The game plan is to drag the Moss swatch into the Photoshop file containing the image of the house, then add an adjustment layer over the house to mimic the color of the swatch. Margulis’s tool of choice is Curves, but if you’re playing along at home, I think you can get useful results from any one of several tools, even our pal Hue/Saturation that we used on the dahlias. So choose your weapon.
But here comes the hard part. You knew there was a hard part coming, didn’t you? The hard part is picking the right spot on the house to match to the swatch. You don’t want anything in the shadows. Nor do you want anything totally washed in sunlight. Ideally the photo would be taken around noon on a day with uniformly neutral gray, but not too-thick cloud cover. The kind of light you find in a MacBeth booth. Since the odds of this are zilch, and there isn’t a MacBeth booth big enough to jam a house into, we may have to hunt and peck around till we get the sweet spot of most “average” lighting.
Our photo was taken on the exact wrong kind of day for our purposes, perfectly clear with the sun casting strong shadows over most of the house. You’ve heard of “Luck of the Irish?” Well I have “Luck of the Scottish.” Let’s leave it at that. That cats with lightsabers job might have been easier. But, no guts, no glory. Take your best guess and drop a color sampler on it. That’s why we’re working on an adjustment layer. Just make sure you have something in the range of a 5 x 5 sample size selected.
Anyway, if I do a crummy job, I can always offer the home owners some free graph paper as a consolation prize.
To proceed, either stick a color sampler on the paint swatch or write down the numbers on a scrap paper or whatever you have handy.
Next, stick a sampler in your best guess of neutral lighting. Then play with your adjustment layer controls till that spot matches the swatch.
That’s it. You’ve perfectly simulated painting the house with Moss. Nothing to do zoom out and admire your craft.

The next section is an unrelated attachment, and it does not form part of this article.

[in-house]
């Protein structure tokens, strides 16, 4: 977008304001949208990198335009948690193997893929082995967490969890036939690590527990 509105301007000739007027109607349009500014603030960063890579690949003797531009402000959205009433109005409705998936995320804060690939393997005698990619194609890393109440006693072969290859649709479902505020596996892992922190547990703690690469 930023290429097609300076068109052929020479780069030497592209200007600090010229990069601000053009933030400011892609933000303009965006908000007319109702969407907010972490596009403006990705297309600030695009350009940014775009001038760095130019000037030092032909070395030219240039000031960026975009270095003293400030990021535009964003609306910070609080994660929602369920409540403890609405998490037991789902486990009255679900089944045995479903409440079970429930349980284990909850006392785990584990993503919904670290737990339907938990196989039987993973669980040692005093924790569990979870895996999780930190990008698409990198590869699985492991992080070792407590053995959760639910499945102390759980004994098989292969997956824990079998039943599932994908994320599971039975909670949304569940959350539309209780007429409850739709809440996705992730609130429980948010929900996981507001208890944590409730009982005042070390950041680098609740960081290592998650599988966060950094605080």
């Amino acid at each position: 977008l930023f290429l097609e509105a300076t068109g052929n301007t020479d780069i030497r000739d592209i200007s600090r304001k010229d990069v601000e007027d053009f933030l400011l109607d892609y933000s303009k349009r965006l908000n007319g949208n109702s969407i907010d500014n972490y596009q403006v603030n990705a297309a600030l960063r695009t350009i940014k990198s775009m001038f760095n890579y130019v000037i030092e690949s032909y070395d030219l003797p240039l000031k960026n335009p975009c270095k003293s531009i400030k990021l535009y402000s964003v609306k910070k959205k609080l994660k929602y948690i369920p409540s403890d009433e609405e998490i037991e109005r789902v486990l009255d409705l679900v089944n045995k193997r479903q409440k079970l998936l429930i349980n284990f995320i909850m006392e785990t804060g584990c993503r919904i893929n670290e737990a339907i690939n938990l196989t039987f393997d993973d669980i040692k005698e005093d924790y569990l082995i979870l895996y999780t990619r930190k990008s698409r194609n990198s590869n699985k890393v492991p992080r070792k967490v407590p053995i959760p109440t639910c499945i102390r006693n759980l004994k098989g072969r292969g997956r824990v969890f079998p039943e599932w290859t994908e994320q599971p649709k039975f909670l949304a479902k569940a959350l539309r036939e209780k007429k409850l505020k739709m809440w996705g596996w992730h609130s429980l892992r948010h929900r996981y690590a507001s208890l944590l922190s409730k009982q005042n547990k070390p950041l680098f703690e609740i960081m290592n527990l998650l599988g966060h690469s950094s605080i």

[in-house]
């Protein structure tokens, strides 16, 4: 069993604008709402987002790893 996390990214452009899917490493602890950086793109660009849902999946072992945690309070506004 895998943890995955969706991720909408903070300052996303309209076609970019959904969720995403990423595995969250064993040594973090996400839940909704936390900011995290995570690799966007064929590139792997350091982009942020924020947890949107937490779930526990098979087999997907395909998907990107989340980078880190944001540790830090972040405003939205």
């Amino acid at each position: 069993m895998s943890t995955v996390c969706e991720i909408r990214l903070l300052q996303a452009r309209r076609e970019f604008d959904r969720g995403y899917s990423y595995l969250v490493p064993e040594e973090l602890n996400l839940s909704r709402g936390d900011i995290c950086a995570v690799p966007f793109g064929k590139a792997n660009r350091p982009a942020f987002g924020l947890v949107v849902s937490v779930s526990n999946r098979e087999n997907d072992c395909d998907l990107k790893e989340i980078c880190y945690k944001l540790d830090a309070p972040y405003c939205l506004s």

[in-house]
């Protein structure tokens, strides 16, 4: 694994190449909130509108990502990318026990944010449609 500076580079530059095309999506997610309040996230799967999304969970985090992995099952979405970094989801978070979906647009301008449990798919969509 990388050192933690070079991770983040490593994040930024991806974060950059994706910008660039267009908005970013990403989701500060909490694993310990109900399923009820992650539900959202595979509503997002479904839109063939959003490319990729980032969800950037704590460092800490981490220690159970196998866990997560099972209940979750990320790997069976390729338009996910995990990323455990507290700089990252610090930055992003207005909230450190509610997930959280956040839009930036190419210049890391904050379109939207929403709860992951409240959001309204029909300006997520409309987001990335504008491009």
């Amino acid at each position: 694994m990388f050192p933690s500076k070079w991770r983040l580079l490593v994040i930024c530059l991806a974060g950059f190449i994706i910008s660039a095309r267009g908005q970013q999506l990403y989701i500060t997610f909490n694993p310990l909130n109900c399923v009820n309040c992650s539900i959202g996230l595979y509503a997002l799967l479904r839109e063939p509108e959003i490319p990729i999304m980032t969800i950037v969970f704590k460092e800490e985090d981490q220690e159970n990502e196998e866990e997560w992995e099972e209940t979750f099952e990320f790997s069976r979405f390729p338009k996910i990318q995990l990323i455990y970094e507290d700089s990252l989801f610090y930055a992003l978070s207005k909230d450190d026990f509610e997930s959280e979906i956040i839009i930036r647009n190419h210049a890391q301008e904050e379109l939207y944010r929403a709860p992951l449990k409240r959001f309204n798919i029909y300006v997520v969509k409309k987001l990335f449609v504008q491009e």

Send it on to the homeowners, who will no doubt reward you with praise and/or beer and salty snacks.
Yup, that’s it……..
OK, there is the slight matter of the entire picture looking like hell. Don’t worry, we can fix it.
To select or extract just the walls of the house away from the tree branches, shrubs, car, trim, and roof is going to he one nasty job. I am far too lazy for that. Especially when I can flip one switch and have Photoshop pretty much do it for me. You’ll find that switch by double-clicking (remember the joys of double-clicking???) on the layer thumbnail to reveal the Layer Style dialog.
This is where our choice to work in LAB is really going to pay off and the person who dumped you for that RGB hotshot is going to come crawling back. The Blend If controls are going to act like Moss-B-Gone. Switch from Lightness to the B channel, and start dragging the slider on the blue end to the middle.
This hides everything that is more blue than yellow from Mossification.
Remember that extra copy of the background layer we created at the start of this job? Turn it on and let the original sky, car, roof, pine trees, and grass show through.
The taillight and some of the grass and mulch is still bad, so a quick and sloppy job with the brush tool to paint some black over those areas on the adjustment layer’s mask will finish the job.
From here, you can paint the house any other color by duplicating the adjustment layer and tweaking the values therein. And while you’re at it, water the grass (or moss), will ya?